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Eiffel Tower Strike Tied to Paint Concerns

Thursday, December 15, 2016

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An upcoming paint job appears to be at the center of a strike that has kept the landmark Eiffel Tower closed to the public for two days.

Workers represented by the CGT and FO unions are striking for the third time this year, reportedly over a lack of transparency and unmet demands, especially in relation to a recoating job scheduled for 2017. The last paint job took place in 2009.

Past Lead Concerns

Union representatives told French media outlets that paint stripping ahead of the 2017 recoating job was a safety concern, and said that the planning process was not sufficiently transparent. According to Agence France-Presse, SETE, the company that oversees the tower, was fined 18,750 Euros ($19,931) over a failure to protect workers from lead during a 2012 renovation at the historic site.

Eiffel Tower
By User:MarkGGN. Uploaded by - Own work, CC BY-SA 3.0, via Wikimedia Commons

Approximately every seven years, a team of 25 workers coats the tower in “Eiffel Tower Brown” using hand tools.

Union CGT said that the upcoming paint stripping would be “unprecedented in scale” and alleged that management has not consulted with workers enough about the job.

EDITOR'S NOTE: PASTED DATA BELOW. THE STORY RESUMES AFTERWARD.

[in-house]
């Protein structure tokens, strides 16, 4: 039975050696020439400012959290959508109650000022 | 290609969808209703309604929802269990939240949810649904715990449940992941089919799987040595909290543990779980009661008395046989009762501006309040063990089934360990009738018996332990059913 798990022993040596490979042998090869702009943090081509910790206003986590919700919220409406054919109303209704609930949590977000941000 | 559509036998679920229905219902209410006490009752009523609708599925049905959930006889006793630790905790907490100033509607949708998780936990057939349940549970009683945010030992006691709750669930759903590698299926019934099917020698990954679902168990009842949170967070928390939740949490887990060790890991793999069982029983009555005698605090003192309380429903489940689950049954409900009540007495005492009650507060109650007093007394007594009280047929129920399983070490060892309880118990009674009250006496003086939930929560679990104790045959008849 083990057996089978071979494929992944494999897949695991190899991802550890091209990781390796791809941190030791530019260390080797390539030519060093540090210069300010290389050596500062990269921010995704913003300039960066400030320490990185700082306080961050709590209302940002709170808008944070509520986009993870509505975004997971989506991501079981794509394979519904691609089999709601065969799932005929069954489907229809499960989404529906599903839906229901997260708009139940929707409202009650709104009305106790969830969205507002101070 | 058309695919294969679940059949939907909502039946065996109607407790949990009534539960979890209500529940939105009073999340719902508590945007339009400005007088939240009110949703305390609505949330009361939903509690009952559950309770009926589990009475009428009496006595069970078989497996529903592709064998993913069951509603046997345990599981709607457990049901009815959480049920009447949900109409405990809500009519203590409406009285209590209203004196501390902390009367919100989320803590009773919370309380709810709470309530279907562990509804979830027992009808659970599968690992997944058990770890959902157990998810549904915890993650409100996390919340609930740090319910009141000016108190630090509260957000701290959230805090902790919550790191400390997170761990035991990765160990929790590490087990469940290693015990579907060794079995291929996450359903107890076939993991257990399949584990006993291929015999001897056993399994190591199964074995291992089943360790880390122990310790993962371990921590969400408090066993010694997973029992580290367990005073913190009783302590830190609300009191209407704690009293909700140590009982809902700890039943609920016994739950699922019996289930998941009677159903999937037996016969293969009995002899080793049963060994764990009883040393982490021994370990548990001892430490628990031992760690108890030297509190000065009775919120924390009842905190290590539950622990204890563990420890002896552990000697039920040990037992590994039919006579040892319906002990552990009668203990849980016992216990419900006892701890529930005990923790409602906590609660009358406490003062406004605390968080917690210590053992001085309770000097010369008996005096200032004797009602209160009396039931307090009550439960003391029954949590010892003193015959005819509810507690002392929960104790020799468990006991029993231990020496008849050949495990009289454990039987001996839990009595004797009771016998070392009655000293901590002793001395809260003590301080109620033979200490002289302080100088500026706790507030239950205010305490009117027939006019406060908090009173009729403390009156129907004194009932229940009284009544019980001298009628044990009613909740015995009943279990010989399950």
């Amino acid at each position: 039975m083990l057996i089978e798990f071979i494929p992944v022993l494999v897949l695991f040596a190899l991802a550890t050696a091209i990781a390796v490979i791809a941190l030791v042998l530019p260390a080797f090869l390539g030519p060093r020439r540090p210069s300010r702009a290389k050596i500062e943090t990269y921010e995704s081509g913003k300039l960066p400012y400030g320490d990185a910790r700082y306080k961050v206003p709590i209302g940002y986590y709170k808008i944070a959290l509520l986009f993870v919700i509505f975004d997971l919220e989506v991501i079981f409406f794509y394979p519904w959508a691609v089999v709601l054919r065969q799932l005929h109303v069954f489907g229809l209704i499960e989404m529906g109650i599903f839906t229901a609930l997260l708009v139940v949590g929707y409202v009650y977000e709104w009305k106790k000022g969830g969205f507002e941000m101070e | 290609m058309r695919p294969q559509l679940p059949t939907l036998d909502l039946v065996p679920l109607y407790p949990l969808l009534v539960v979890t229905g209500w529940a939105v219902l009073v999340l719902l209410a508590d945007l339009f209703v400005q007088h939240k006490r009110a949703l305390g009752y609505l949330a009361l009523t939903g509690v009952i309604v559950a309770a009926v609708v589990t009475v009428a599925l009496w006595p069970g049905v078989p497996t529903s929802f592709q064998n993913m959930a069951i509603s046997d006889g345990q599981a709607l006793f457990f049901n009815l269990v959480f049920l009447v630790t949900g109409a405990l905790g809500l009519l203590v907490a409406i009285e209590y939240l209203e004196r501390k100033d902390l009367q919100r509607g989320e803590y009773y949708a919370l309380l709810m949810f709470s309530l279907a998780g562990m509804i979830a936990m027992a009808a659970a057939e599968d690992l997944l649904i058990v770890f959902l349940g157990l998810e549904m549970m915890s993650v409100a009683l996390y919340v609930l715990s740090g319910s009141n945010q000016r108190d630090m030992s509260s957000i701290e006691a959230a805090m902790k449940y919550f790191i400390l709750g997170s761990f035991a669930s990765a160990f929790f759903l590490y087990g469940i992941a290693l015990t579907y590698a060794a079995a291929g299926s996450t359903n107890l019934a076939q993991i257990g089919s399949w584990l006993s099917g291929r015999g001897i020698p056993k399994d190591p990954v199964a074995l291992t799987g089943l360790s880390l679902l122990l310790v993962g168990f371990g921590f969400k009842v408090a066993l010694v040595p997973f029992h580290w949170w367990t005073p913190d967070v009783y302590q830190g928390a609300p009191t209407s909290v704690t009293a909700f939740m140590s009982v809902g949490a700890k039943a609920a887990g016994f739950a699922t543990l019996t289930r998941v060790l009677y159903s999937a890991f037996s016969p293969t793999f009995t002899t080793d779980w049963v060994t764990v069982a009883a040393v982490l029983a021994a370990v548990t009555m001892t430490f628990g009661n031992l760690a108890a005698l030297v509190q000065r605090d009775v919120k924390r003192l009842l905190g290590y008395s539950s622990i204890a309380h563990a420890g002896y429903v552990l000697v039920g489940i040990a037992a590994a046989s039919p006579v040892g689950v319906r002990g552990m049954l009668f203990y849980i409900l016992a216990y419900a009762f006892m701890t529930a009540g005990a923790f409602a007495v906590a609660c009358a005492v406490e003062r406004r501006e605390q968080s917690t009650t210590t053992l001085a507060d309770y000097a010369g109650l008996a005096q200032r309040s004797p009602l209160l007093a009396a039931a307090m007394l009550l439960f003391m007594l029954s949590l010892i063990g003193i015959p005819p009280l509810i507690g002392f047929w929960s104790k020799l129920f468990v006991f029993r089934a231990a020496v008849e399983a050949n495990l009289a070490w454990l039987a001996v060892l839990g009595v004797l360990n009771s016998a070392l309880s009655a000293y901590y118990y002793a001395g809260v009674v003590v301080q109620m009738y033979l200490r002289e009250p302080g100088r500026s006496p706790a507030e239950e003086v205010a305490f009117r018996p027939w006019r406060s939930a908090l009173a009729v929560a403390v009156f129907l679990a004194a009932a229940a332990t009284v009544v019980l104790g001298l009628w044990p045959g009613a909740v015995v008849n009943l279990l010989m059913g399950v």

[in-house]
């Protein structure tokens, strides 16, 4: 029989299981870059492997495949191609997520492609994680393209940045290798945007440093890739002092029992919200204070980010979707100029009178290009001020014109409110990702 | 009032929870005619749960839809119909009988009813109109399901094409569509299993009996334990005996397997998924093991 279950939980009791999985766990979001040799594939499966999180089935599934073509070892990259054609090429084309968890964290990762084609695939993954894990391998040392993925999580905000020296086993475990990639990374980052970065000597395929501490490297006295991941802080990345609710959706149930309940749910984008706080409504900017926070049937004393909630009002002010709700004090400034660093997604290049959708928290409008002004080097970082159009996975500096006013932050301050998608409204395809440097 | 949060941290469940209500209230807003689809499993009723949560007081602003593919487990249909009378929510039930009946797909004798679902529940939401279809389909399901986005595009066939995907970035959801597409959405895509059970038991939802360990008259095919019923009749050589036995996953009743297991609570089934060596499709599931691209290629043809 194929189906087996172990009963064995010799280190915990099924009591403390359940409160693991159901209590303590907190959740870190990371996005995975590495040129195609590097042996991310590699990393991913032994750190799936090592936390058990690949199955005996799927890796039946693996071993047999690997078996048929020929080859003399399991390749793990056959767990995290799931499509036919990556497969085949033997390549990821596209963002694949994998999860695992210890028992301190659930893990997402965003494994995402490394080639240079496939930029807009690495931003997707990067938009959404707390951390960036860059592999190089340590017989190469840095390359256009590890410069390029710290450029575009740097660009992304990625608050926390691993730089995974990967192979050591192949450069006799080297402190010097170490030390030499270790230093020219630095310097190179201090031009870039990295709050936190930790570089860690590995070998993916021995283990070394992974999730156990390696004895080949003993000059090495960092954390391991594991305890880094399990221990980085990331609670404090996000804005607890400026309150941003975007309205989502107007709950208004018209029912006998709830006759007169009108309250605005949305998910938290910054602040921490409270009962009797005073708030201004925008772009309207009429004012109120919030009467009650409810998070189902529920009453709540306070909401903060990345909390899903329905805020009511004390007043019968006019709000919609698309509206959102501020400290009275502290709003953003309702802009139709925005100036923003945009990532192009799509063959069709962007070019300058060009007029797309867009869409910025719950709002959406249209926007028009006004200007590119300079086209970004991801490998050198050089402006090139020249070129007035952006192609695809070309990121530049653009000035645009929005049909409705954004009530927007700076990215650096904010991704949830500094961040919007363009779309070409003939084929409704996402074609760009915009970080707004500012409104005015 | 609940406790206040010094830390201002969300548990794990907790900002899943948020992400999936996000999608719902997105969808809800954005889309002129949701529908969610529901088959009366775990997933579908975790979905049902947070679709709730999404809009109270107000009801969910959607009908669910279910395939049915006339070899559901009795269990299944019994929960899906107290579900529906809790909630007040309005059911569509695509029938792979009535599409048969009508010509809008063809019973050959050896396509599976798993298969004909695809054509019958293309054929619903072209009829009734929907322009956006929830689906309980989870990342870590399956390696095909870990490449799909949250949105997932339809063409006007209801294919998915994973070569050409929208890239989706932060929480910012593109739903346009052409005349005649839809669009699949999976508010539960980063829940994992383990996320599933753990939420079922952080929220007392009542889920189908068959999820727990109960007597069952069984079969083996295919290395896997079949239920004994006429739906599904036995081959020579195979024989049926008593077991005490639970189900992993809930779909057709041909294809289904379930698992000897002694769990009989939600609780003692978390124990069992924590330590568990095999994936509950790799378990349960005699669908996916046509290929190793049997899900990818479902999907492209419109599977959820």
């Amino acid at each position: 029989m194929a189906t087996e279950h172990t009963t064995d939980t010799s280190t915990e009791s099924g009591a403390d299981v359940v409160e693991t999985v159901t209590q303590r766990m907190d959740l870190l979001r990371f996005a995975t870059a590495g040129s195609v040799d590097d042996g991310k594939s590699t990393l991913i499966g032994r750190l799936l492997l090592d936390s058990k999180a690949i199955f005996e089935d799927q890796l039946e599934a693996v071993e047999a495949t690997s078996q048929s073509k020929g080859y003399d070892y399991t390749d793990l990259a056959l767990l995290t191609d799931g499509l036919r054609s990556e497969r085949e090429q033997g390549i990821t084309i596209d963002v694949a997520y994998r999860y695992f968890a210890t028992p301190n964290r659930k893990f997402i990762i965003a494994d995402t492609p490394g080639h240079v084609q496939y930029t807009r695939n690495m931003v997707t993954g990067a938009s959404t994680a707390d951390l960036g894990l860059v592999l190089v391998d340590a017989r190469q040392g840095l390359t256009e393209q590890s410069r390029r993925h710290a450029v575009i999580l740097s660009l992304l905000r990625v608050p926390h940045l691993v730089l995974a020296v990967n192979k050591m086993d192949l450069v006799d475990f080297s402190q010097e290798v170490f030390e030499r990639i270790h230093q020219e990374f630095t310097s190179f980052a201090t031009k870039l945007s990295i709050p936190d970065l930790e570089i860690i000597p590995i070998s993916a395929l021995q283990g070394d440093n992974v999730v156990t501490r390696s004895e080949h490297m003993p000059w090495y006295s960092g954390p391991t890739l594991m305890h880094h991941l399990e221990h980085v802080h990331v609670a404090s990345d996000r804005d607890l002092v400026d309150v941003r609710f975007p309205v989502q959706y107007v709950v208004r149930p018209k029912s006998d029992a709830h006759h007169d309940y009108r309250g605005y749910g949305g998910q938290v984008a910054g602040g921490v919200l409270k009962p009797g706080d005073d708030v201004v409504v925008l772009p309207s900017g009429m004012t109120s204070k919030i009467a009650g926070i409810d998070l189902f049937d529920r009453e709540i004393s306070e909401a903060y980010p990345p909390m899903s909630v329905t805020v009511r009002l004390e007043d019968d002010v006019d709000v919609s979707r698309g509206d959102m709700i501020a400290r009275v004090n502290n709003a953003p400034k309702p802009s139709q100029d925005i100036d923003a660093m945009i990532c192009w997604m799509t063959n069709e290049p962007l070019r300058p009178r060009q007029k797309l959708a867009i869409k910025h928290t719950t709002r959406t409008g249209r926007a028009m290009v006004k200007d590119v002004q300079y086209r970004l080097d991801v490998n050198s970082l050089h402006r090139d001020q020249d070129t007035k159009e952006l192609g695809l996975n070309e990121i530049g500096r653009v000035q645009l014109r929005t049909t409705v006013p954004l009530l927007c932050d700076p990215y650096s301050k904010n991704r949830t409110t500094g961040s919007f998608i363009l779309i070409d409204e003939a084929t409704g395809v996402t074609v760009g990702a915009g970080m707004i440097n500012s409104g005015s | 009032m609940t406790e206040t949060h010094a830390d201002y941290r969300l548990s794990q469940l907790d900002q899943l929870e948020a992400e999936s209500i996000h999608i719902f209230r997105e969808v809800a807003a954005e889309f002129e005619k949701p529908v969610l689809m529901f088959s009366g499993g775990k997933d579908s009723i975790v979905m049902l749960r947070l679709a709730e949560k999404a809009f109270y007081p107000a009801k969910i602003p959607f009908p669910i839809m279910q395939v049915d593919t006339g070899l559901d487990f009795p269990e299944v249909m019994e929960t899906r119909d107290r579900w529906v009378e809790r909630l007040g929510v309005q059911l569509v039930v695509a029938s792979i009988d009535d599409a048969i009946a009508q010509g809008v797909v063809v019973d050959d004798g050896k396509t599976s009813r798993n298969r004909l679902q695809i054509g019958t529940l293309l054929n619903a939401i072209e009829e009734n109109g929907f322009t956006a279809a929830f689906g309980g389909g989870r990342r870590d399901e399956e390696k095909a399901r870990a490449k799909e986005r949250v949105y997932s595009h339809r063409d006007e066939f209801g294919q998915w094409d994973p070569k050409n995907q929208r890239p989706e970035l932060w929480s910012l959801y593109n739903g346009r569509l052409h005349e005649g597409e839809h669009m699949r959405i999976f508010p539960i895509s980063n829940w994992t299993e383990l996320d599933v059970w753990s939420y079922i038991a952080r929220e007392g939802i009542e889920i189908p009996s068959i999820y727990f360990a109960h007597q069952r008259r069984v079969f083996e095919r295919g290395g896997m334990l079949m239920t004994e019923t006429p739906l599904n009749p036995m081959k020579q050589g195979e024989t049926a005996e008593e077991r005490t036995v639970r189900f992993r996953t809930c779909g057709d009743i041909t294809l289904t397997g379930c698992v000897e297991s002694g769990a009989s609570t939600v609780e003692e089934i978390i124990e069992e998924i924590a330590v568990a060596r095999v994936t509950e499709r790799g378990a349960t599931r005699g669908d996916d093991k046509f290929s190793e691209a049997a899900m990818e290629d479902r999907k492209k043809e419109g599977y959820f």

SETE officials confirmed to reporters that the closure of the tower on Tuesday and Wednesday (Dec. 13 and 14) was due to a labor dispute and that negotiations were ongoing. The tower’s official website featured an alert Wednesday that simply read, “Due to a social movement, the Eiffel Tower will remain closed today.”

Unions and SETE have reportedly also clashed over worker demands regarding pay raises and new hires.

Painted Every Seven Years

The Eiffel Tower was built for the 1889 World’s Fair, and has been repainted 18 times since its initial construction, according to the tower’s website. The 1,063-foot-tall tower is made of wrought iron, which must be recoated regularly to prevent corrosion. The job is generally done once every seven years.

SETE explains via its website that each recoating job takes a team of 25 painters about 18 months to complete. The workers coat the tower in “Eiffel Tower Brown” using hand tools.

Eiffel Tower ironwork
By Maximillian Puhane, CC BY-SA 3.0, via Wikimedia Commons

The 1,063-foot-tall tower is made of wrought iron, which must be recoated regularly to prevent corrosion.

Prior to the 2002 recoat, the monument had been coated with lead paint. According to SETE, the lead pigments were replaced with a zinc phosphate anticorrosion agent. During the 2009 painting campaign, the crew experimented with low-VOC coatings in anticipation of tightened environmental standards.

During preparation for a repainting job, SETE says, the tower is inspected for sites of notable corrosion—usually about 5 percent of the total surface of the building—which are given special attention in the form of paint stripping and extra coats of anti-rust primer. The rest of the building is traditionally high-pressure steam-cleaned, then given two coats of paint.

Previous Recoating

When the tower was last painted, in 2009, some took note of the fact that the crew on the job were all Greek and Romanian nationals.

"We didn't investigate the nationalities of the people who are working here, nor did we discriminate," Jean-Bernard Bros, president of SETE, said at a news conference, as reported by USA Today. "We did not ask about their passports or their nationality. These are working people. They're paid for their work."


Tagged categories: Corrosion protection; Europe; Labor; Lead; Monuments; Program/Project Management; Zinc

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